President Olusegun Obasanjo says Nigeria only narrowly avoided war with neighboring Cameroon over ownership of the oil-rich Bakassi Peninsula.
Nigerian and Cameroonian ministers earlier this year announced that Nigerian troops would begin a partial withdrawal from the disputed Bakassi peninsula before the end of the year. However, in his monthly address to the nation, President Olusegun Obasanjo said the two countries nearly came to war on the issue.
Mr. Obasanjo said a war would have cost Nigeria dearly in terms of resources and the country's influence in Africa.
After years of dispute and intermittent clashes over the ownership of the Bakassi Peninsula, the Nigerian and Cameroonian governments took the case to the International Court of Justice. In October, the ICJ ruled in Cameroon's favor.
Nigeria at first refused to accept the ruling, but further negotiations apparently set the stage for what is expected to be an amicable settlement.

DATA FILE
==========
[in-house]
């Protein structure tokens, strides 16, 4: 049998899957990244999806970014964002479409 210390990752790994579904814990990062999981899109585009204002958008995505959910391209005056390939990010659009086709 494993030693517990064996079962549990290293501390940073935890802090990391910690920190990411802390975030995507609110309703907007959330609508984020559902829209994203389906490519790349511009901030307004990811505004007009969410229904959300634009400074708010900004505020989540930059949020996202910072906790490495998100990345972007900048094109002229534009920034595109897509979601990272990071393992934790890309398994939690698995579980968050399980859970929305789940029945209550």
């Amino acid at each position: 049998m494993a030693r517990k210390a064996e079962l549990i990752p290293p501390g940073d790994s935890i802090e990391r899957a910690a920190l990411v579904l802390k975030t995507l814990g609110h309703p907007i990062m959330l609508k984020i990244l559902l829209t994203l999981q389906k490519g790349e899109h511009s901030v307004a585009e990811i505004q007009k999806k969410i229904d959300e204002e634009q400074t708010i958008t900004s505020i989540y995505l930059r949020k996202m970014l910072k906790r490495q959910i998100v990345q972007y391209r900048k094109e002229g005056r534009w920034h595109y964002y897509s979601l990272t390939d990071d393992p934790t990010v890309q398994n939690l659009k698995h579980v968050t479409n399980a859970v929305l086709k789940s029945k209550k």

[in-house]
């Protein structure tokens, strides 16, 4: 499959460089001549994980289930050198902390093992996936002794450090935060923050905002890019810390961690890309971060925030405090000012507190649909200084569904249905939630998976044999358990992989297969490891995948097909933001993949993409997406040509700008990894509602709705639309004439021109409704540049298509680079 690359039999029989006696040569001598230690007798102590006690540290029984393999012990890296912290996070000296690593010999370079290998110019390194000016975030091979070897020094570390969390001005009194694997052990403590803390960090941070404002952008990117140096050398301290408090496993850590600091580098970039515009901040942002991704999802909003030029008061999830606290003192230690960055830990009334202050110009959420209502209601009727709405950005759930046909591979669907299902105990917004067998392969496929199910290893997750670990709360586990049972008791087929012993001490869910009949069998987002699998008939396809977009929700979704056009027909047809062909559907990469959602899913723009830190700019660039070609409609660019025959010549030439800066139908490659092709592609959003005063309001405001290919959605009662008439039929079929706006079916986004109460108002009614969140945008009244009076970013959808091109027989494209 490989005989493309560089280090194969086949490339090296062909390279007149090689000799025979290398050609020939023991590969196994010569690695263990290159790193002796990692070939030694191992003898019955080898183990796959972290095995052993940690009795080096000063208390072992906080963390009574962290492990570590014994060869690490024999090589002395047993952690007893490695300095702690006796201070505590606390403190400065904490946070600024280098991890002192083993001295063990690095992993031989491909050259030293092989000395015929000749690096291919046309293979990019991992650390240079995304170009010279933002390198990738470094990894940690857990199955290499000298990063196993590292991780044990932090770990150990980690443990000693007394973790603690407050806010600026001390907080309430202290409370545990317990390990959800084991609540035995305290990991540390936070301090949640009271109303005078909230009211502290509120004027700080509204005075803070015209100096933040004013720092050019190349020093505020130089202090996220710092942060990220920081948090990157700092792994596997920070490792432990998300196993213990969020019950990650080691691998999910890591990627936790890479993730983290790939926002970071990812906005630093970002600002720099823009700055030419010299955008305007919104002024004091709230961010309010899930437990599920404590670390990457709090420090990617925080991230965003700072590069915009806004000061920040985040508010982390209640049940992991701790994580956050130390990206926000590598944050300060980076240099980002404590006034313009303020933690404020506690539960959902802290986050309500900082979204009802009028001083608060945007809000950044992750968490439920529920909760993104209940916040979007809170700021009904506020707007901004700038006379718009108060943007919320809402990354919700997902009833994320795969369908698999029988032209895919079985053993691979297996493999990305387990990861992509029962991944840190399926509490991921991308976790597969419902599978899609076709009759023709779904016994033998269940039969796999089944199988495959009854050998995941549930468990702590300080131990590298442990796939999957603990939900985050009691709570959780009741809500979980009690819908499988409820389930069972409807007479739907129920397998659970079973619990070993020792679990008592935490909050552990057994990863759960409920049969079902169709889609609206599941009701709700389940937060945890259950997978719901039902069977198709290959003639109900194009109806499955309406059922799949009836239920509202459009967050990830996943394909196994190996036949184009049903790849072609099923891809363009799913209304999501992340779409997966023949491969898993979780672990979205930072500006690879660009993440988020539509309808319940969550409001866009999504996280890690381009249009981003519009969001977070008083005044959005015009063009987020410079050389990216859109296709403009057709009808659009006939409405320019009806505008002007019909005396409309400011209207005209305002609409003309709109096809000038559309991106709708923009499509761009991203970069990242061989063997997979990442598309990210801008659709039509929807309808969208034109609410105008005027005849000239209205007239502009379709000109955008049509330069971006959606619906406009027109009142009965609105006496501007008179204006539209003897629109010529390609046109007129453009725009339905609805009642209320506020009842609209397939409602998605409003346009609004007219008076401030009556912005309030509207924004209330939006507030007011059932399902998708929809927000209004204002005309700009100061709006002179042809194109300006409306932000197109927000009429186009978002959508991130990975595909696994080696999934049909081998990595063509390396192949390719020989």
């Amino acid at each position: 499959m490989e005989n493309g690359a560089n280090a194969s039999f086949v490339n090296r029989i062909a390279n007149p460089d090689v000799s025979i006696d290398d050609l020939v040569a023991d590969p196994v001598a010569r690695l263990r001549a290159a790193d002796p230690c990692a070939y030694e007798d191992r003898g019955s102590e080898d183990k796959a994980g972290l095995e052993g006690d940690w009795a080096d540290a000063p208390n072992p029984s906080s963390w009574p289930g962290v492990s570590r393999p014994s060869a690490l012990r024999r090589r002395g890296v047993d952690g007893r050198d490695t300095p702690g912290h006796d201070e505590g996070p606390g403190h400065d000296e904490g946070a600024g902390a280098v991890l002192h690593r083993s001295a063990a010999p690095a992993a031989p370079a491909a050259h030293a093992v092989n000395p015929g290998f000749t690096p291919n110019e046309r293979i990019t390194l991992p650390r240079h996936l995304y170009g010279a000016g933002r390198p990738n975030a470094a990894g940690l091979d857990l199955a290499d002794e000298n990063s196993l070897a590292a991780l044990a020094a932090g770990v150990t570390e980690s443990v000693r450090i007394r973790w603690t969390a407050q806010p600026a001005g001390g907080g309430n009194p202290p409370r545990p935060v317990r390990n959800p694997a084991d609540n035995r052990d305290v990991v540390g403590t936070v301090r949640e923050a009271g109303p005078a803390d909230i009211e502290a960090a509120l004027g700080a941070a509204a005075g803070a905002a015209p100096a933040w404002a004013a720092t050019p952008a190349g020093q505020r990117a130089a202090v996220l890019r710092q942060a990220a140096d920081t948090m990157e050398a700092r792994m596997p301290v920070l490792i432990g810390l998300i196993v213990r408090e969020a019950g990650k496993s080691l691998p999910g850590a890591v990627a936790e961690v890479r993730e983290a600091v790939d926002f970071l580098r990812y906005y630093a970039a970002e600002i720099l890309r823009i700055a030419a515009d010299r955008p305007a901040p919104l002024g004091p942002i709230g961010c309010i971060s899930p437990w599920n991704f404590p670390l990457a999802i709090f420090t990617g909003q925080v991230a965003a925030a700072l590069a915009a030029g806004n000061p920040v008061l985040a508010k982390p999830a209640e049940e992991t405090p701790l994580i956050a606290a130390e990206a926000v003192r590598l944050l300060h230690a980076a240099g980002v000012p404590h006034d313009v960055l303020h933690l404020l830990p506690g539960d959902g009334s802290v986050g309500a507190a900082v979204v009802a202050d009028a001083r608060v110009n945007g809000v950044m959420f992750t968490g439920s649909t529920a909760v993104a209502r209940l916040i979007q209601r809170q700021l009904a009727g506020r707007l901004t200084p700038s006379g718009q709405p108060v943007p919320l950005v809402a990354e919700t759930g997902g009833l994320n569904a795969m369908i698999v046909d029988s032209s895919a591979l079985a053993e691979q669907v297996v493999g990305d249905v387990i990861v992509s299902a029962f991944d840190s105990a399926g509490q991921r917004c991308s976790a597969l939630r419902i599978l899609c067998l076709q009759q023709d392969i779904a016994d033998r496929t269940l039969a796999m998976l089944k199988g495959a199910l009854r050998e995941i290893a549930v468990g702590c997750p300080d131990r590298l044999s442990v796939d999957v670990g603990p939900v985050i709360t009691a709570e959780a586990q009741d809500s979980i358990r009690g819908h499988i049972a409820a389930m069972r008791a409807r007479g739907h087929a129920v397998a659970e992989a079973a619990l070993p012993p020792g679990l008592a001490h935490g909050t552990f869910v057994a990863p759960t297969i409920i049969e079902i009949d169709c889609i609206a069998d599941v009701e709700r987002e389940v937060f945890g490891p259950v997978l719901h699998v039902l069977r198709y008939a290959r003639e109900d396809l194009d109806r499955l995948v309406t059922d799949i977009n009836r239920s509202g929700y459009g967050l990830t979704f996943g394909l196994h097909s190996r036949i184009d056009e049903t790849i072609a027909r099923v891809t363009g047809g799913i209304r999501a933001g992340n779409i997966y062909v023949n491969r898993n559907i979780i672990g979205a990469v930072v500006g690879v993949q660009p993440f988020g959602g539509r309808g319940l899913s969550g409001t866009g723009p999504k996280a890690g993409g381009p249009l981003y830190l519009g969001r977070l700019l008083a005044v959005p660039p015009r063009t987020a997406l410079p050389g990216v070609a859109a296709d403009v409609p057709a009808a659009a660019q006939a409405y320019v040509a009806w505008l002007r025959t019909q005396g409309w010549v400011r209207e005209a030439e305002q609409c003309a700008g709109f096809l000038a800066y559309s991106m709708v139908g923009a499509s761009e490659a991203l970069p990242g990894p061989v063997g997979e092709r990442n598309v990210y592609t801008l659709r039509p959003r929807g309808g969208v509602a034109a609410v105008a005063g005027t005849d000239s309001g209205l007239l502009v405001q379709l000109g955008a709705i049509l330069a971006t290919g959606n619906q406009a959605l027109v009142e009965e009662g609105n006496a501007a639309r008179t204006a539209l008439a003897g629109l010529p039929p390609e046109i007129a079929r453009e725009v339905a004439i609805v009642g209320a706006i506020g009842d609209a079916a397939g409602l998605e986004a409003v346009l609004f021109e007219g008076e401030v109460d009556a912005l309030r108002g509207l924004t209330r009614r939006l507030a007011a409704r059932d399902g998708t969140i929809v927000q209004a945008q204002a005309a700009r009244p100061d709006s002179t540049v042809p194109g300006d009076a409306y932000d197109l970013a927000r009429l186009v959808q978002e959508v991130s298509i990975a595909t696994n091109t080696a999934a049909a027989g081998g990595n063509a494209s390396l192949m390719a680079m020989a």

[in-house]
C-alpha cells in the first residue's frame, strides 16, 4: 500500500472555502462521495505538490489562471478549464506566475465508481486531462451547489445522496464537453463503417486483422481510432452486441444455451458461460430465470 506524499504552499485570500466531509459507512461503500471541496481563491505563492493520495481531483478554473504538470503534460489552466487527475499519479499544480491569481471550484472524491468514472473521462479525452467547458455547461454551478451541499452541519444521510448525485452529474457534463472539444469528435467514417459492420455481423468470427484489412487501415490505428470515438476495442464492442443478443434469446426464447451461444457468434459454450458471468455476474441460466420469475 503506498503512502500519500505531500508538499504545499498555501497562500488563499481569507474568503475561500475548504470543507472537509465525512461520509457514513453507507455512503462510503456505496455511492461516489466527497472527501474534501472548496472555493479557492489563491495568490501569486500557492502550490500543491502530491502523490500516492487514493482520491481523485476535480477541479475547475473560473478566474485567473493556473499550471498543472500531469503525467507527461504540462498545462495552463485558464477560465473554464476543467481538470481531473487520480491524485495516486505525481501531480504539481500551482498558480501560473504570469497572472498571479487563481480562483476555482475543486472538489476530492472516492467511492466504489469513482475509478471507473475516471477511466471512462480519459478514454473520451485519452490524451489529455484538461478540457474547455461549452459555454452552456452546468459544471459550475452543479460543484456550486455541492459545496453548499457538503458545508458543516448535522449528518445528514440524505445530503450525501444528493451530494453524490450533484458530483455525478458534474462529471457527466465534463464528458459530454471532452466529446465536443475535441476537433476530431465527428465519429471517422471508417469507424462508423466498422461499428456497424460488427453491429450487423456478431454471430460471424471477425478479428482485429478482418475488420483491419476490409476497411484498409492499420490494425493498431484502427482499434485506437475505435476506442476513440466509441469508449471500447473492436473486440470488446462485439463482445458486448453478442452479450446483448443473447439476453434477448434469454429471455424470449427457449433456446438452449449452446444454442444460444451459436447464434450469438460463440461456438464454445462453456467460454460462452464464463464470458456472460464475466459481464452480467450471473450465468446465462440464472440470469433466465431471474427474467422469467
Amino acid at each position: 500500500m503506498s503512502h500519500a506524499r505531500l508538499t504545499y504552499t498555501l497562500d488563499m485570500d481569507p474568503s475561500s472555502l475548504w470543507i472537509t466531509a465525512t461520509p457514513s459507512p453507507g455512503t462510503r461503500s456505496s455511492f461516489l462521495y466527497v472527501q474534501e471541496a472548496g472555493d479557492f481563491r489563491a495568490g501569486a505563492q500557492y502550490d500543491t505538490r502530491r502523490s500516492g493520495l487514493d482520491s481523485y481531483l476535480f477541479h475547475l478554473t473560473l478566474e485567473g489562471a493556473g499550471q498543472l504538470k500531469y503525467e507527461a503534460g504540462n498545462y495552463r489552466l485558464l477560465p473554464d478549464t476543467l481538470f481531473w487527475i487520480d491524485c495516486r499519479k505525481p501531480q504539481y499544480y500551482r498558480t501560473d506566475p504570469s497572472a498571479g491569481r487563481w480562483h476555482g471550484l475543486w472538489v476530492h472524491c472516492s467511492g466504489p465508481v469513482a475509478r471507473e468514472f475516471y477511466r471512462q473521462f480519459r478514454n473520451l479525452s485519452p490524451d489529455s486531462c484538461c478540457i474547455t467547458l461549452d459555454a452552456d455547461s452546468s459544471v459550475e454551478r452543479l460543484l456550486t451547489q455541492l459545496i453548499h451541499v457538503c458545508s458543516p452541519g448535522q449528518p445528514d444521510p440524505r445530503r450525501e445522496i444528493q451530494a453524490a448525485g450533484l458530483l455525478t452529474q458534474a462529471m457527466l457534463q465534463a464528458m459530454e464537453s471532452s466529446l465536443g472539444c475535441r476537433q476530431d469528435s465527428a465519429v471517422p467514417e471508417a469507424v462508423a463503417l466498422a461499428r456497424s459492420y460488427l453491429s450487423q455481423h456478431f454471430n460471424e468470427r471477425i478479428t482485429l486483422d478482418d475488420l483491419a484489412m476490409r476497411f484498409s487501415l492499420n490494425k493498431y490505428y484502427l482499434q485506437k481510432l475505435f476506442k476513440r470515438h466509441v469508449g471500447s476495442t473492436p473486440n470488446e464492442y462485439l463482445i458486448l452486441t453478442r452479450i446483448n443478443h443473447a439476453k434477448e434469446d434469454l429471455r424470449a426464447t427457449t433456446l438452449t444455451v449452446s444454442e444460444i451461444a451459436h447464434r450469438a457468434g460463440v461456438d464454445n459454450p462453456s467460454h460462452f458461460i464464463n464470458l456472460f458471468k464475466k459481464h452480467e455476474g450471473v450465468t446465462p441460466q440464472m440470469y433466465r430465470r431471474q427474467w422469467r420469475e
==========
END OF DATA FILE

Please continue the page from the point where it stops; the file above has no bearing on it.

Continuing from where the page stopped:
President Obasanjo says the two governments are about 25 percent on the way to finalizing a deal after an agreement was reached on the drawing of borders around the Lake Chad area.
Nigerian information minister Chukwuemeka Chikelu said that he is confident the two countries will reach an ultimate agreement on the longstanding issue. "They are two countries that have lived peacefully for many years," said the minister, "and they have decided to pursue an amicable resolution of the crisis, taking into consideration many other factors on the ground."
Nigeria's main complaint with the ICJ ruling was that it was based on old colonial maps and local people were not consulted. Nigeria claims that residents of Bakassi Peninsula are almost all Nigerian fishermen who do not want to live under Cameroonian rule.
The Bakassi dispute began in 1993 and the armies of the two countries have frequently clashed. Though a small piece of land, Bakassi is crucial to determining access to fish stocks and offshore oil reserves.